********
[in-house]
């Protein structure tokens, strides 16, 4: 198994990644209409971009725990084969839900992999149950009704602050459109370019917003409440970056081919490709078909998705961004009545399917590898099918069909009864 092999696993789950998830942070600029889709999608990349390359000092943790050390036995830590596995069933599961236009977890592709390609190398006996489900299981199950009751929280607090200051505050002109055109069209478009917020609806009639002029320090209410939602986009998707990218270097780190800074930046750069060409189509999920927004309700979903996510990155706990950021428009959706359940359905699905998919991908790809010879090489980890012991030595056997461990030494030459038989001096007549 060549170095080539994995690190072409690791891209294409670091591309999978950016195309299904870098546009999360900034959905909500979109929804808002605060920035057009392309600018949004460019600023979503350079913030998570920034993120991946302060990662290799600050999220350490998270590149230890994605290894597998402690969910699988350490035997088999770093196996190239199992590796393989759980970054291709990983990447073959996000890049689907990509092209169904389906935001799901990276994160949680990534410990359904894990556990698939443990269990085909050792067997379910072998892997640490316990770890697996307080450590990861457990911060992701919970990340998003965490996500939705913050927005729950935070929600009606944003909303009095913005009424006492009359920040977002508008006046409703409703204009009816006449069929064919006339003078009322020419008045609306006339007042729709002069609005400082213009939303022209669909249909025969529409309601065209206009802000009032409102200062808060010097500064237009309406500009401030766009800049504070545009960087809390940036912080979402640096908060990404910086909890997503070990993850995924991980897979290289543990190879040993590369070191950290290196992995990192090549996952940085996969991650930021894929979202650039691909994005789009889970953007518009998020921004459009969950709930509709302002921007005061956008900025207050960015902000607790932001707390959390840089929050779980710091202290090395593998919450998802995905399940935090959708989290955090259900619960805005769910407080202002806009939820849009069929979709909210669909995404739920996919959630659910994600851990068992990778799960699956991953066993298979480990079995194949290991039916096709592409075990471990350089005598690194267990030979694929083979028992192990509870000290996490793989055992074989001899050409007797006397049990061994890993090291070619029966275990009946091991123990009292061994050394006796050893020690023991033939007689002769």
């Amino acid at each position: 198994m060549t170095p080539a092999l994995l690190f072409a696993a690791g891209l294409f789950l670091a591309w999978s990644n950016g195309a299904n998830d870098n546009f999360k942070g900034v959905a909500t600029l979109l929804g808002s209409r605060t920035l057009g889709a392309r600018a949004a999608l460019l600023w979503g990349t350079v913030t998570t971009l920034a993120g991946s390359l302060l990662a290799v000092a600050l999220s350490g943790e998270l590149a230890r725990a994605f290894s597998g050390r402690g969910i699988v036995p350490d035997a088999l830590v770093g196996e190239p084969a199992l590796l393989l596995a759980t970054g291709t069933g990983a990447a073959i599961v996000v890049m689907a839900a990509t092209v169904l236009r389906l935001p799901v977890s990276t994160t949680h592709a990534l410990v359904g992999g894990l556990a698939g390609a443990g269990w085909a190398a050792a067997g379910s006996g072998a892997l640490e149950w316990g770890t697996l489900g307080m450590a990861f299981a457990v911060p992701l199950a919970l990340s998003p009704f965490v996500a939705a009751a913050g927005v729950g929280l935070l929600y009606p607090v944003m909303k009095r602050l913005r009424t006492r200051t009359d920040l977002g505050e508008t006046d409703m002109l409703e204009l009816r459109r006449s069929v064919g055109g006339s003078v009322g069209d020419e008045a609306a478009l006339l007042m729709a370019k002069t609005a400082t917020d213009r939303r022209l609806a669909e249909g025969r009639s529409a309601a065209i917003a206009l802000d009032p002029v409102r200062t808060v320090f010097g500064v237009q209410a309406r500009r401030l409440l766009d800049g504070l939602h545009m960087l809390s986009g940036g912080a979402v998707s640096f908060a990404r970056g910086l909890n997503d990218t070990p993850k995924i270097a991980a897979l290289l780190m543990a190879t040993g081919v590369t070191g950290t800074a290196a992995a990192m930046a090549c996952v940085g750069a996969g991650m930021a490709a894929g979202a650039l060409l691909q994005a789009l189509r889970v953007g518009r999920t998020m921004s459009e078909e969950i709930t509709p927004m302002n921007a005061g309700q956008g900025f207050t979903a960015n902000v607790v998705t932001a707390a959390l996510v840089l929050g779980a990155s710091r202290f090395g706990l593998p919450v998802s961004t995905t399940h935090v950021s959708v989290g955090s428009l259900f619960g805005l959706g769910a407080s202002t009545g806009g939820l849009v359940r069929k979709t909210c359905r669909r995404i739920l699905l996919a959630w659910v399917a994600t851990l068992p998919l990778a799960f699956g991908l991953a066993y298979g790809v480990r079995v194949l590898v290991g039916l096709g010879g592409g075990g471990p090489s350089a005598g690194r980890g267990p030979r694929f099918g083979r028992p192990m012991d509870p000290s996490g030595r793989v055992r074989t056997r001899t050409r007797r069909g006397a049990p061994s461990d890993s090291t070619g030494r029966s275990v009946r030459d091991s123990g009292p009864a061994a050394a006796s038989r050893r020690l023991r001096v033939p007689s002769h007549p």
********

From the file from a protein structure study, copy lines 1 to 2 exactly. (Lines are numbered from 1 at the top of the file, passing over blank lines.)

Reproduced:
[in-house]
């Protein structure tokens, strides 16, 4: 198994990644209409971009725990084969839900992999149950009704602050459109370019917003409440970056081919490709078909998705961004009545399917590898099918069909009864 092999696993789950998830942070600029889709999608990349390359000092943790050390036995830590596995069933599961236009977890592709390609190398006996489900299981199950009751929280607090200051505050002109055109069209478009917020609806009639002029320090209410939602986009998707990218270097780190800074930046750069060409189509999920927004309700979903996510990155706990950021428009959706359940359905699905998919991908790809010879090489980890012991030595056997461990030494030459038989001096007549 060549170095080539994995690190072409690791891209294409670091591309999978950016195309299904870098546009999360900034959905909500979109929804808002605060920035057009392309600018949004460019600023979503350079913030998570920034993120991946302060990662290799600050999220350490998270590149230890994605290894597998402690969910699988350490035997088999770093196996190239199992590796393989759980970054291709990983990447073959996000890049689907990509092209169904389906935001799901990276994160949680990534410990359904894990556990698939443990269990085909050792067997379910072998892997640490316990770890697996307080450590990861457990911060992701919970990340998003965490996500939705913050927005729950935070929600009606944003909303009095913005009424006492009359920040977002508008006046409703409703204009009816006449069929064919006339003078009322020419008045609306006339007042729709002069609005400082213009939303022209669909249909025969529409309601065209206009802000009032409102200062808060010097500064237009309406500009401030766009800049504070545009960087809390940036912080979402640096908060990404910086909890997503070990993850995924991980897979290289543990190879040993590369070191950290290196992995990192090549996952940085996969991650930021894929979202650039691909994005789009889970953007518009998020921004459009969950709930509709302002921007005061956008900025207050960015902000607790932001707390959390840089929050779980710091202290090395593998919450998802995905399940935090959708989290955090259900619960805005769910407080202002806009939820849009069929979709909210669909995404739920996919959630659910994600851990068992990778799960699956991953066993298979480990079995194949290991039916096709592409075990471990350089005598690194267990030979694929083979028992192990509870000290996490793989055992074989001899050409007797006397049990061994890993090291070619029966275990009946091991123990009292061994050394006796050893020690023991033939007689002769």